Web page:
Ask Alice

Ask Alice

Credit: G. Grullón/Science

Alice and her friends answer questions that you don’t want to ask your preceptor, peer, or colleagues regarding your career in science.

Help me change my field
05 Jaunary 2015
I’d like to move to the United States and start working in a new field. Can you help?

Don’t waste my time
15 December 2014
Help! My adviser wants me to work on her half-baked pet project instead of my good one!

Rehabilitation science
09 December 2014
I want to teach, and I want to help clinics adopt evidence-based therapies. What should I do?

My adviser is stealing my project!
02 December 2014
My adviser wants me to train my replacement to continue to work on my project after I’m gone. What should I do?

Hunkering down
24 November 2014
Yes, it can make sense to stay in the same lab for graduate school—just don’t get complacent!

Improper contact
17 November 2014
A new postdoc insists on rubbing up against me in the lab. What should I do?

Call me by my name
10 November 2014
My adviser wants me to call him by his first name! What should I do?

Lab romance
03 November 2014
I'm falling hard for the professor I work for. What should I do?

Should I join an NIH study section?
27 October 2014
The advantages of serving on a study section, Alice says, more than justify the substantial time commitment.

Should I stay or should I go?
20 October 2014
In a new feature, Alice Huang answers your questions about science career issues.

doi:10.1126/science.caredit.a1400261

Alice Huang

Dr. Huang is one of the pioneering researchers in molecular animal virology. She trained at Wellesley College and Johns Hopkins School of Medicine. She has worked at the Salk Institute for Biological Studies, Massachusetts Institute of Technology, Harvard Medical School, New York University (NYU), and California Institute of Technology. She has served on the boards of the University of Massachusetts, Johns Hopkins University, and the Keck Graduate Institute at the Claremont Colleges, in addition to many other nonprofit organizations. She introduced vesicular stomatitis virus as an experimental model in virology. She carried out many of the initial investigations on the molecular biology of virion structure, replication, macromolecular synthesis, viral spread, and virulence. Her work on the virion-associated RNA-dependent RNA polymerase led to the grouping of many viruses as negative-strand viruses. Her studies on pseudotypes, especially between RNA and DNA viruses, demonstrate the spread of viruses to new host cells and provide important tools for genetic engineering.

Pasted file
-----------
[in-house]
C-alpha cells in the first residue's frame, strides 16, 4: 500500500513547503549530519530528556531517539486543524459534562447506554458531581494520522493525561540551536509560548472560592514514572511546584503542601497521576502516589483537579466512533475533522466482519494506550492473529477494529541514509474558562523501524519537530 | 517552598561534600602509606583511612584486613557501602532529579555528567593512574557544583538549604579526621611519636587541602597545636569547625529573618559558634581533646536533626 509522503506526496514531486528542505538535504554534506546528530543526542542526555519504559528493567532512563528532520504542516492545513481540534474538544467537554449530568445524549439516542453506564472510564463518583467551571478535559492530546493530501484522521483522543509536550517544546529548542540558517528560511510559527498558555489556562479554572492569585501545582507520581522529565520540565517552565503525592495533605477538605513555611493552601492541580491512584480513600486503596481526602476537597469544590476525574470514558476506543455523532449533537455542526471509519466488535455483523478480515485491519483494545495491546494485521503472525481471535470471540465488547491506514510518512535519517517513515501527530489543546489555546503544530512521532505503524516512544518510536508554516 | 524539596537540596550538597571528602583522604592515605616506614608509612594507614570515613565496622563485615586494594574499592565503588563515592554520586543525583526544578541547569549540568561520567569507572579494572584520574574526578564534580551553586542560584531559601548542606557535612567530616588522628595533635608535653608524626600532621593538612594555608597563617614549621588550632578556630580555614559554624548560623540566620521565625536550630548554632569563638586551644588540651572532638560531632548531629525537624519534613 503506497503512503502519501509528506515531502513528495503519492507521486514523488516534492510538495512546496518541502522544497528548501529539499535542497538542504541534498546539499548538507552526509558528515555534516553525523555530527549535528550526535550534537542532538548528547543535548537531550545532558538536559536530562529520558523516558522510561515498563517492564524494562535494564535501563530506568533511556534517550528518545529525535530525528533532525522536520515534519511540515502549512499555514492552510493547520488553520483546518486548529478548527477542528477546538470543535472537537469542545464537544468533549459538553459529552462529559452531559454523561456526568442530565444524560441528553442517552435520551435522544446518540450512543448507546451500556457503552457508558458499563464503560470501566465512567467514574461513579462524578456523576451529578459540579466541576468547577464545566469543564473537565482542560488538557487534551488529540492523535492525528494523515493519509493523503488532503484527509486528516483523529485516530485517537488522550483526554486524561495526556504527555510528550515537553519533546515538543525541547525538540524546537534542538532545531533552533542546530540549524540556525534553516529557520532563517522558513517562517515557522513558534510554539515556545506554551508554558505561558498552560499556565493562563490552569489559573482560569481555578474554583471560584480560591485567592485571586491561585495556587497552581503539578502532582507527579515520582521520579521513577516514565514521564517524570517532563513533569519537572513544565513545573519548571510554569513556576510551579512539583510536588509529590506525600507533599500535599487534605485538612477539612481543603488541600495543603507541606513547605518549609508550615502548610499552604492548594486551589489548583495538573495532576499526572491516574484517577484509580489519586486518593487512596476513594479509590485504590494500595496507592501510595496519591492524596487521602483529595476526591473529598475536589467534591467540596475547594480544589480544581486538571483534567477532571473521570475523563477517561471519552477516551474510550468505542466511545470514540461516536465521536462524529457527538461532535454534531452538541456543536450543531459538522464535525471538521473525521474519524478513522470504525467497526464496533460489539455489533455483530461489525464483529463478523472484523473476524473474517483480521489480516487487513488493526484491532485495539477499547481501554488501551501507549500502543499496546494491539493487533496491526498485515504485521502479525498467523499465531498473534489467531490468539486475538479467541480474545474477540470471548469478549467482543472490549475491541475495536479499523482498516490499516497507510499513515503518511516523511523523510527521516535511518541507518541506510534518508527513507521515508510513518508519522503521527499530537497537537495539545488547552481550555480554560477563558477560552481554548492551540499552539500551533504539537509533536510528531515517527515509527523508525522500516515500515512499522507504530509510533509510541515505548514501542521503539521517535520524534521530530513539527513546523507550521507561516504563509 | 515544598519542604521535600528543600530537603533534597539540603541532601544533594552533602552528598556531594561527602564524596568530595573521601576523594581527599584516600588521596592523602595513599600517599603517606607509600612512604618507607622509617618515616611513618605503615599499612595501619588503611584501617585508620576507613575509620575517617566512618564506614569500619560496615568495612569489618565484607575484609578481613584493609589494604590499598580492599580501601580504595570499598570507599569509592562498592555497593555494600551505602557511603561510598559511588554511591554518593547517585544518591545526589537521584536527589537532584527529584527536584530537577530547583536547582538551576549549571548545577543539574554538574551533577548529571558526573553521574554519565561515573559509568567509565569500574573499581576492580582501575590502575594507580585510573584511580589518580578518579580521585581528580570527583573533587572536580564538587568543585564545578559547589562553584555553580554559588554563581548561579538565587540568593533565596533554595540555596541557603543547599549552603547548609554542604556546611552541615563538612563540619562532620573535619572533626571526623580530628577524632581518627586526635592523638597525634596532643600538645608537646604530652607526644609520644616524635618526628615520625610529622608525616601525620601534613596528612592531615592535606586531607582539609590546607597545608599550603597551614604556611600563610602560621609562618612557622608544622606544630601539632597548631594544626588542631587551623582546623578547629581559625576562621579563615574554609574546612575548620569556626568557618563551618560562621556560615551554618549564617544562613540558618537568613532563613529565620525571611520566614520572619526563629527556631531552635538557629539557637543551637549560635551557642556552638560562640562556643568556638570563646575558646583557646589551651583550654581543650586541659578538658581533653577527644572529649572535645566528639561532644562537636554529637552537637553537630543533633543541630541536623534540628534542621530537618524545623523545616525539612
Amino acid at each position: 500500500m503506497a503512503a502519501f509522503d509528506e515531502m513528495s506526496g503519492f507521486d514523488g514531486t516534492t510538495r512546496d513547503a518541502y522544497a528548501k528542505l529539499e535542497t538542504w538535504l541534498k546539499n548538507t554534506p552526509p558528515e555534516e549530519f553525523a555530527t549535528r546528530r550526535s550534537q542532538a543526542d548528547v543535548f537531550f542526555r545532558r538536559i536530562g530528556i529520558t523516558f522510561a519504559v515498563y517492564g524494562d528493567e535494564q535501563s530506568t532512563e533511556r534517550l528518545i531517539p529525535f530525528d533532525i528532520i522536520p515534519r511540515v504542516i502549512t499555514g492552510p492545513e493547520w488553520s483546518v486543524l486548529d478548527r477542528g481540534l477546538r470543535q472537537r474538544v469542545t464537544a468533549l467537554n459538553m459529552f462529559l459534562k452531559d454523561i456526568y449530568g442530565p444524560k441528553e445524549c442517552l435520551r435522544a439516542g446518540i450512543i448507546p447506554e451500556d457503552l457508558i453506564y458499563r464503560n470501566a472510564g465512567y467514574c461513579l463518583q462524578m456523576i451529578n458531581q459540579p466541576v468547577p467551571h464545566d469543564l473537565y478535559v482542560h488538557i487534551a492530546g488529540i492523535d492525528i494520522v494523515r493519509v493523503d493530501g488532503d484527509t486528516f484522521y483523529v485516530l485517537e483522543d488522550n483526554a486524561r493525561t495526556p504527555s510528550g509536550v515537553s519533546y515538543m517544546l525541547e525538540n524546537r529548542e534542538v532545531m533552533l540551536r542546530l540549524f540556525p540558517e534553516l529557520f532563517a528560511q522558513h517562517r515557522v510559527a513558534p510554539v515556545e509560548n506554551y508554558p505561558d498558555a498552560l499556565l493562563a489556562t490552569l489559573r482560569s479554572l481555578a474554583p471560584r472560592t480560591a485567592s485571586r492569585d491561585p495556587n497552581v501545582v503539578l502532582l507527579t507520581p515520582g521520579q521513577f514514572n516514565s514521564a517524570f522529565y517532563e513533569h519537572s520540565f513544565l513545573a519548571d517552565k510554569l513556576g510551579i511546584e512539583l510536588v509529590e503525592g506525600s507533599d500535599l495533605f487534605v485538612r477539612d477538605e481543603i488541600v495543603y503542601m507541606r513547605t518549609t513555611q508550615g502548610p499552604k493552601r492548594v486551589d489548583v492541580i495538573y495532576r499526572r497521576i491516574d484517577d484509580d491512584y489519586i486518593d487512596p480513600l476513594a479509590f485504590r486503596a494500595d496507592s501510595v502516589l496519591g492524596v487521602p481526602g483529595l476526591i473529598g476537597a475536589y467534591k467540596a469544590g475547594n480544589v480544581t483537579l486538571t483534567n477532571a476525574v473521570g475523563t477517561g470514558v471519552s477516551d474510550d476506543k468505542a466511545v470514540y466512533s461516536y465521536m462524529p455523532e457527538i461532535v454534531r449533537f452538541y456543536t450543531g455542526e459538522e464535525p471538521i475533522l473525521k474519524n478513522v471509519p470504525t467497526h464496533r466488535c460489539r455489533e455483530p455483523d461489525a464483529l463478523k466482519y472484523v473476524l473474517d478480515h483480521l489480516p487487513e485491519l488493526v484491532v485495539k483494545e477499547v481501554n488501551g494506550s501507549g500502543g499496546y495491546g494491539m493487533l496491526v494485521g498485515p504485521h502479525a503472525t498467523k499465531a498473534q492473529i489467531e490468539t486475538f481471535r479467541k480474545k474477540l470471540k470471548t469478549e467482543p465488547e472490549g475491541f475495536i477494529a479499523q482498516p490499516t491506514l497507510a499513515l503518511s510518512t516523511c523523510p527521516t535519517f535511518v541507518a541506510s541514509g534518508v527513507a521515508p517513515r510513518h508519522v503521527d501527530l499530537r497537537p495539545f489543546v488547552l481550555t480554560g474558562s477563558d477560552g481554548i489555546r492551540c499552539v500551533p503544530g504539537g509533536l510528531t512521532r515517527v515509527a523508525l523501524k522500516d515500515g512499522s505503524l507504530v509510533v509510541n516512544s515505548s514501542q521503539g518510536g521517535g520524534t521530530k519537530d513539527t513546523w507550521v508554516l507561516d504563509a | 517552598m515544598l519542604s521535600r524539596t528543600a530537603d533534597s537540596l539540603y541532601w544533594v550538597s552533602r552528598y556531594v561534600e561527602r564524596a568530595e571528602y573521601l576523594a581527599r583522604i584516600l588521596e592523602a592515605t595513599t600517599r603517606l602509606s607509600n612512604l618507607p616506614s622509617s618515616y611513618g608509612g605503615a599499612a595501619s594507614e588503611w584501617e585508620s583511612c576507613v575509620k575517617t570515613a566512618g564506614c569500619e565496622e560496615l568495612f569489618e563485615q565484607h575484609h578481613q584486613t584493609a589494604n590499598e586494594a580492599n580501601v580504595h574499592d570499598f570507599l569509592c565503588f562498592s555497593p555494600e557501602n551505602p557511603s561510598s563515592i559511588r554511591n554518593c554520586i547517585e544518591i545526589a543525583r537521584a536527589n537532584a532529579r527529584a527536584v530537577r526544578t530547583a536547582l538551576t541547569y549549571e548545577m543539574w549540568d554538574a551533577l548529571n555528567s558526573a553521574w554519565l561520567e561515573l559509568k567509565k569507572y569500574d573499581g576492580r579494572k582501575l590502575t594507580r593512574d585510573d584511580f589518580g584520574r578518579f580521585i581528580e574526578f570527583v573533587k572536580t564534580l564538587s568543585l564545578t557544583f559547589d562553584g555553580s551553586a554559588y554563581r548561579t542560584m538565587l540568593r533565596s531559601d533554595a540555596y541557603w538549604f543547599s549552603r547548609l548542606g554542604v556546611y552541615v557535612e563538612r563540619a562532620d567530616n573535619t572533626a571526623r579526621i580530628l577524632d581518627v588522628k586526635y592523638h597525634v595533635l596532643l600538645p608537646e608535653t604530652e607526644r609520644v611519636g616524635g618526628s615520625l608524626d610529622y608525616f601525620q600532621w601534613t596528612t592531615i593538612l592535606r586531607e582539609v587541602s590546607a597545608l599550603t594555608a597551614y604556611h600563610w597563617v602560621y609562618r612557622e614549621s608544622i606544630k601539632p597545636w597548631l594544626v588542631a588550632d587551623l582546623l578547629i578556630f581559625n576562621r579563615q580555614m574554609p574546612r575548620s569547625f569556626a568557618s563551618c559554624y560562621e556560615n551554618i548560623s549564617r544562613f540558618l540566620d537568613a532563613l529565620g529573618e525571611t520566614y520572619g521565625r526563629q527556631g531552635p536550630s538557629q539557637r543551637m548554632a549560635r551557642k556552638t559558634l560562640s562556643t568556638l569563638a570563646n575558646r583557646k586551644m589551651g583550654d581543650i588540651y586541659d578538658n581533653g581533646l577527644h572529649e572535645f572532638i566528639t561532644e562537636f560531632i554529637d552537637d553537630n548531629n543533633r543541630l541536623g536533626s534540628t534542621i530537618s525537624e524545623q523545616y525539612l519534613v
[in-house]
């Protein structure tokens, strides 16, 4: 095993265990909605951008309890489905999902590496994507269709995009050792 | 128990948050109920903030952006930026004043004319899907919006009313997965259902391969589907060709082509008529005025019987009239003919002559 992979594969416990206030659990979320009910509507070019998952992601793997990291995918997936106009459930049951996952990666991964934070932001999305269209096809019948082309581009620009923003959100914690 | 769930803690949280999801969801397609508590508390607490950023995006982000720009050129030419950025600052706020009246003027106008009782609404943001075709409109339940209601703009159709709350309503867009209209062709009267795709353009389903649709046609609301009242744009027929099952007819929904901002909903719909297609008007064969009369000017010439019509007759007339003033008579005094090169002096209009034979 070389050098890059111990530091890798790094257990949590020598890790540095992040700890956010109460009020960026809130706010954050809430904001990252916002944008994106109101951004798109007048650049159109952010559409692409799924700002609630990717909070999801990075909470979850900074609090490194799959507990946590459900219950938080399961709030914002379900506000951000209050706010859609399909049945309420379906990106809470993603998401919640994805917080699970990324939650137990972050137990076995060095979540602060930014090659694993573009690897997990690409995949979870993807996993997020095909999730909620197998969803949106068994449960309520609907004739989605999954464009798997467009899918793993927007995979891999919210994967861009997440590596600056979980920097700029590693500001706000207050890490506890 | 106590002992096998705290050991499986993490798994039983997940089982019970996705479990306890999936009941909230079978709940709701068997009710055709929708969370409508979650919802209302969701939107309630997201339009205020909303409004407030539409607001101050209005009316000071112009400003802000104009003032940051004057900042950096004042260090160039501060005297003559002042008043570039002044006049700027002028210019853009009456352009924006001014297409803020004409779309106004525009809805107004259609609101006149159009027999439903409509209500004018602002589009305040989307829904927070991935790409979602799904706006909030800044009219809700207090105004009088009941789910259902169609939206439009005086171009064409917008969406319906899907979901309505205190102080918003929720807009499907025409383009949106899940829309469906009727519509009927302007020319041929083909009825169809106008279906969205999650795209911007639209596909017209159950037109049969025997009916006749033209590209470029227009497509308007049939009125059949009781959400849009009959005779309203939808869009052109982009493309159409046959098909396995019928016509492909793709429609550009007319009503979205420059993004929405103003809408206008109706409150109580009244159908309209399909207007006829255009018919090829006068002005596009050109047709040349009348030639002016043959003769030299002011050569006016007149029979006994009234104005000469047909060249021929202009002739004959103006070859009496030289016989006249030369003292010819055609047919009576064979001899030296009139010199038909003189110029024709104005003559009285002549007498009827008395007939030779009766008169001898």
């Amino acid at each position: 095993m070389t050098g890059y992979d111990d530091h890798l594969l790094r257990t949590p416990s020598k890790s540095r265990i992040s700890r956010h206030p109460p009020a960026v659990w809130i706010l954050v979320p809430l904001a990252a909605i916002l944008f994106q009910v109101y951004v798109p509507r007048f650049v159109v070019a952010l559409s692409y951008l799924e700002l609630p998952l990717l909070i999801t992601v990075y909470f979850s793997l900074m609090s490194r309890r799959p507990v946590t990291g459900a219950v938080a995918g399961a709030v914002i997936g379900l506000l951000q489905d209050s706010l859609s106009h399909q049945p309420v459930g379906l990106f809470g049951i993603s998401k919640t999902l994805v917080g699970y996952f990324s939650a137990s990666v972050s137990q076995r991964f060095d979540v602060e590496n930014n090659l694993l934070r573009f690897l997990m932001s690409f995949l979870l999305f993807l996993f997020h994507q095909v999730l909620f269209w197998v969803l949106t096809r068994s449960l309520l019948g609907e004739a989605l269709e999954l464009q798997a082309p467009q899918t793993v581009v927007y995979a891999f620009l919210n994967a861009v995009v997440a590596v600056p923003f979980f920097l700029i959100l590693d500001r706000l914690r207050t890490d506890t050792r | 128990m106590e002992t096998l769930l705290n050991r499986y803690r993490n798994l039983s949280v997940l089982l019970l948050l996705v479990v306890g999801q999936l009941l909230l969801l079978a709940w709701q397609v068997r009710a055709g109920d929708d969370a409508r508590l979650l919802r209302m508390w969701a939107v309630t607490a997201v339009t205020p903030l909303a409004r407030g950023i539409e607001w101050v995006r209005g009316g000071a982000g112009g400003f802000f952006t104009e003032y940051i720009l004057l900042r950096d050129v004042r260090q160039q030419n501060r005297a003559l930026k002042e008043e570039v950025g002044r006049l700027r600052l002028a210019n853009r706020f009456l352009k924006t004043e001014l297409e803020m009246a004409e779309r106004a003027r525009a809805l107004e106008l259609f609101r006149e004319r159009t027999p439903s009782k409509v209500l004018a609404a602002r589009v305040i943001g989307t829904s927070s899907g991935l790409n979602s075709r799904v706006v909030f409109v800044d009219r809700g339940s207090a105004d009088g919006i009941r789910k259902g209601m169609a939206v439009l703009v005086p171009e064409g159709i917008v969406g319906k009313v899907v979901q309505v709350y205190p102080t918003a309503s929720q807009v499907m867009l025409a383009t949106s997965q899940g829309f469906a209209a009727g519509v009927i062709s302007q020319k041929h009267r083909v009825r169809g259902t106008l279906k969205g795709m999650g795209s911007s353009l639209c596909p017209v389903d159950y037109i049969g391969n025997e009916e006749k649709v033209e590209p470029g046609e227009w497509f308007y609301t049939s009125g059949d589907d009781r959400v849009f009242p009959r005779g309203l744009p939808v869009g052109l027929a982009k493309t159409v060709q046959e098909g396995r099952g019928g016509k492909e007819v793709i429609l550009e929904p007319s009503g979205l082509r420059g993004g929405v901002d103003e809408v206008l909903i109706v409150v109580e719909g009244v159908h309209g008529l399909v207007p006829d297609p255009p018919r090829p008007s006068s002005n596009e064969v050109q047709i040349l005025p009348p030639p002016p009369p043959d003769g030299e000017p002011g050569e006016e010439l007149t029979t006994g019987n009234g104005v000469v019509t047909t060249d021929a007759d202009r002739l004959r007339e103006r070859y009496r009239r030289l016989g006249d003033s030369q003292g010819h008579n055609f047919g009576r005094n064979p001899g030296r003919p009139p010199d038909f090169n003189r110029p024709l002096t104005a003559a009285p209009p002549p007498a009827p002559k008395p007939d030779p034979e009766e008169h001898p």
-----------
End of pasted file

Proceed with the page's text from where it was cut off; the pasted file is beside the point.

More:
As a teacher, Dr. Huang has taught and mentored undergraduates, graduate students, medical students, postdoctoral research fellows, and clinical fellows. She has guided junior faculty members and department chairs. As an administrator, Dr. Huang provided the vision and obtained support for beginning what is now known as “Silicon Alley” around the NYU neighborhood. She is a past president of both the American Society for Microbiology and the American Association for the Advancement of Science (the publisher of Science Careers), two of the largest scientific societies in the world. She also dedicated 18 years to shepherding the Institute of Molecular and Cell Biology, together with Sydney Brenner and Chris Tan, into a successful center of research in what is now known as the Biopolis in Singapore. She continues to consult with research institutions and governments, sharing her expertise and practicing science diplomacy and policy.

Throughout her career, Dr. Huang has advocated for women in science. She encourages thoughtful approaches to reforms in teaching, to attract students with diverse backgrounds and interests to become interested in and committed to careers in science. She has been honored for her advocacy as well for her research accomplishments. Her wealth of experience as a leader and team player in research, administration, and advocacy prepares her well to provide advice to those pursuing careers in science.

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